Ask the Vet: How to Treat Dog Allergies
Spring is in the air…the flowers are blooming, the grass is turning bright green, and the trees are pollinating and pollinating and pollinating! Approximately two to three weeks before we see pollen on our cars and windows, our dogs have already experienced it on their bodies and in their stomachs.
So what are allergies? An allergy is a body’s reaction to foreign particles.
Dogs often show their allergies differently than humans. Even though many of them will have more eye discharge and sneezing, they will more commonly itch excessively and have bouts of nausea and diarrhea. Mast cells are responsible for causing histamine release, inflammation, and the typical defense mechanisms that result in allergies. For humans, the primary location of histamine release is in our sinuses. In dogs, it is more common in skin first, stomachs second, and ears and faces third. That is why they scratch themselves to the point of creating wounds or “hot spots,” and some dogs vomit almost daily this time of year. Most of us cannot tolerate our dogs being itchy or nauseous, so we look for treatment options.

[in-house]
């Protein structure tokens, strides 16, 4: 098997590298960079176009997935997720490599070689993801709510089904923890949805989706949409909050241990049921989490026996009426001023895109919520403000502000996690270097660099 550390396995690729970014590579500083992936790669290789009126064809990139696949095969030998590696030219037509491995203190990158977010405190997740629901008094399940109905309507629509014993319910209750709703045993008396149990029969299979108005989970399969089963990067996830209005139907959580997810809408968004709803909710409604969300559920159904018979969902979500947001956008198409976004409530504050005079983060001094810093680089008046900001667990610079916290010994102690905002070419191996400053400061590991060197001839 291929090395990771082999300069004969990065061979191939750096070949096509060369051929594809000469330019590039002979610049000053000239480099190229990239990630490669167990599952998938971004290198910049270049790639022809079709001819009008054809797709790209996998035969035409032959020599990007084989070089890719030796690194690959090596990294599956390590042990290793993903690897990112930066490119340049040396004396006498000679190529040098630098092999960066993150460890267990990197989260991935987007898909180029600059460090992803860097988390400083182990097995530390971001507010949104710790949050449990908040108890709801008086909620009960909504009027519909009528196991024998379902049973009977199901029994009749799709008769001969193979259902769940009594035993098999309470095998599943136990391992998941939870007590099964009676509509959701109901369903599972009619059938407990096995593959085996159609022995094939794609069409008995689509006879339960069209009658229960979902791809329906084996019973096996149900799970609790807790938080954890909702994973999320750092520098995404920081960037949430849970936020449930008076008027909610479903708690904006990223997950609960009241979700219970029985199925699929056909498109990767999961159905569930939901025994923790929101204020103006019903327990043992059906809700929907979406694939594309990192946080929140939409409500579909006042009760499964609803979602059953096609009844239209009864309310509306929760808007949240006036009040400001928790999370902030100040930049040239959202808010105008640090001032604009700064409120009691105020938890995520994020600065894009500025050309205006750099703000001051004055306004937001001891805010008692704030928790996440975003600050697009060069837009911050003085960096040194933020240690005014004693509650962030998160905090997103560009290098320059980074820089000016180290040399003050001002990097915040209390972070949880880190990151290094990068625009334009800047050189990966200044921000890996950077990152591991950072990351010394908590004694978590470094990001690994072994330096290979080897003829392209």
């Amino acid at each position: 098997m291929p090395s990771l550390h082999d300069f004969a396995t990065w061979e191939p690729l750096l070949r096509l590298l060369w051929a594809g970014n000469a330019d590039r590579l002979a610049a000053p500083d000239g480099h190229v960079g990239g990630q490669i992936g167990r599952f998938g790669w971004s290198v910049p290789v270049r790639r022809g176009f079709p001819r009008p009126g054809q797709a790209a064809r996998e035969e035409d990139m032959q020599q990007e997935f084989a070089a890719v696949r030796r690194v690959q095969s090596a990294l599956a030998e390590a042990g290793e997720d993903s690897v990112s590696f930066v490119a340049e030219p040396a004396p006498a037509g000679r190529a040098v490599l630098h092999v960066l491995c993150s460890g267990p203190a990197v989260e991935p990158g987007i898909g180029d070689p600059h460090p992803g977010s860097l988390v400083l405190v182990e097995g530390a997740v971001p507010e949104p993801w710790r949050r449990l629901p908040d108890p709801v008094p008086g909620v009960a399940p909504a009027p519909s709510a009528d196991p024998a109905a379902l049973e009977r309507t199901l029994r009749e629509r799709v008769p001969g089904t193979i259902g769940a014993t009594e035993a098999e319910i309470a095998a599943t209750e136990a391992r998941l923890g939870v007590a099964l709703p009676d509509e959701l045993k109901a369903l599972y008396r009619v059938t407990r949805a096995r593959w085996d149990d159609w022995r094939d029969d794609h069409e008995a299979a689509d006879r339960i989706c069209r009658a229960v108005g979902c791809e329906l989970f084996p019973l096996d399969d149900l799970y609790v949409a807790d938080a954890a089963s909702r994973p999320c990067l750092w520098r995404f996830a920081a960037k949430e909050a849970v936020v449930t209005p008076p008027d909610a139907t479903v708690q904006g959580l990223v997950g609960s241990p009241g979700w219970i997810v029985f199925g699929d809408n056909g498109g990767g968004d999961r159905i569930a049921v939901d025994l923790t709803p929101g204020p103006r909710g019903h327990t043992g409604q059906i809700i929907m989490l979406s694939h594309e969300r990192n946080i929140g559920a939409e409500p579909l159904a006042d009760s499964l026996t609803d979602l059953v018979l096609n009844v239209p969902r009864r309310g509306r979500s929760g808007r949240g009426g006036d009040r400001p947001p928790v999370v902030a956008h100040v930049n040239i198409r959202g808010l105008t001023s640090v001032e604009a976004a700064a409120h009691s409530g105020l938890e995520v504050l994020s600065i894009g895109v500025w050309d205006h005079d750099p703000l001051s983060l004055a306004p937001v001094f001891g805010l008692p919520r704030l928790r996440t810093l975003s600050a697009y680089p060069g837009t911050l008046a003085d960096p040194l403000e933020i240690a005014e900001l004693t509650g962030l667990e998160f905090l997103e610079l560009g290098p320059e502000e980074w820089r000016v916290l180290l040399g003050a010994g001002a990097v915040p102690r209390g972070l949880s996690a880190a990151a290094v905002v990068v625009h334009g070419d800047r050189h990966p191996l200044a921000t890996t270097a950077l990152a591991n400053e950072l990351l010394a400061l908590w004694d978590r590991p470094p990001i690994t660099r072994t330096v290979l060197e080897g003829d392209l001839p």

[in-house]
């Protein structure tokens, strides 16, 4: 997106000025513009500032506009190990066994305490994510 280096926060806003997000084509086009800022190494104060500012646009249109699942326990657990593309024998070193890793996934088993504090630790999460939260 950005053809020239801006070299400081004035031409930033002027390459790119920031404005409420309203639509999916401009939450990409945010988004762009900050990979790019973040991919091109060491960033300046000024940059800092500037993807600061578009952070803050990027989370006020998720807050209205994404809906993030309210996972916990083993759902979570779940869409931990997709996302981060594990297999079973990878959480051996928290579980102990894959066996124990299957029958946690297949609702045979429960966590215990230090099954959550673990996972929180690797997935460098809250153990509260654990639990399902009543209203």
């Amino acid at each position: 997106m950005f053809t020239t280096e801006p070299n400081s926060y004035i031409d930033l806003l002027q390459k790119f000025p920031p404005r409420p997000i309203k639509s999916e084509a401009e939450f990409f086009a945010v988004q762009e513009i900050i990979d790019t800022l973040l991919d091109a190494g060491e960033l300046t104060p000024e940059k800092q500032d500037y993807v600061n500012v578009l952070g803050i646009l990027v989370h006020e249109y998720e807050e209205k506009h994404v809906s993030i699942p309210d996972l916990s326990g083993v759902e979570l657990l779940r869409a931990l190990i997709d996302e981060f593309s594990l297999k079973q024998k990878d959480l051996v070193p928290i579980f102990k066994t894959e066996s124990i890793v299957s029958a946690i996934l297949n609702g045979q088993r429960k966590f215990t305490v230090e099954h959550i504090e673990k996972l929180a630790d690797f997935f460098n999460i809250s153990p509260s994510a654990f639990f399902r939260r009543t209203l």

Topical therapy includes washing, with or without shampoos. Just plain water goes a long way in removing pollen from the body surface. If you use shampoo, look for hypoallergenic choices to reduce drying their coats out. Oatmeal shampoos are common for helping to reduce pruritus (itching). A topical compound, pramoxine, is found in over the counter sprays and shampoos, and this acts like a mild local anesthetic to the skin. Consider oatmeal rinses in between the bathing. Aveeno is a commercial product you can find in the grocery store.
Oral products will likely need to be directed by a veterinarian. A good start however is diphenhydramine (Benadryl) at 1 mg. per pound of body weight no more than every eight hours. That means a 25 mg. tablet will take care of a 25 lb. puppy for at least eight hours. Chlorpheniramine is another over the counter antihistamine you could try. This product is typically only one size, 4 mg., and can be given to puppies safely at one tablet twice a day. Other antihistamines can also be used successfully but do contact your veterinarian before trying them on your own.
Note: The provided information is a general guideline. Be sure to consult your veterinarian for guidelines for your dog.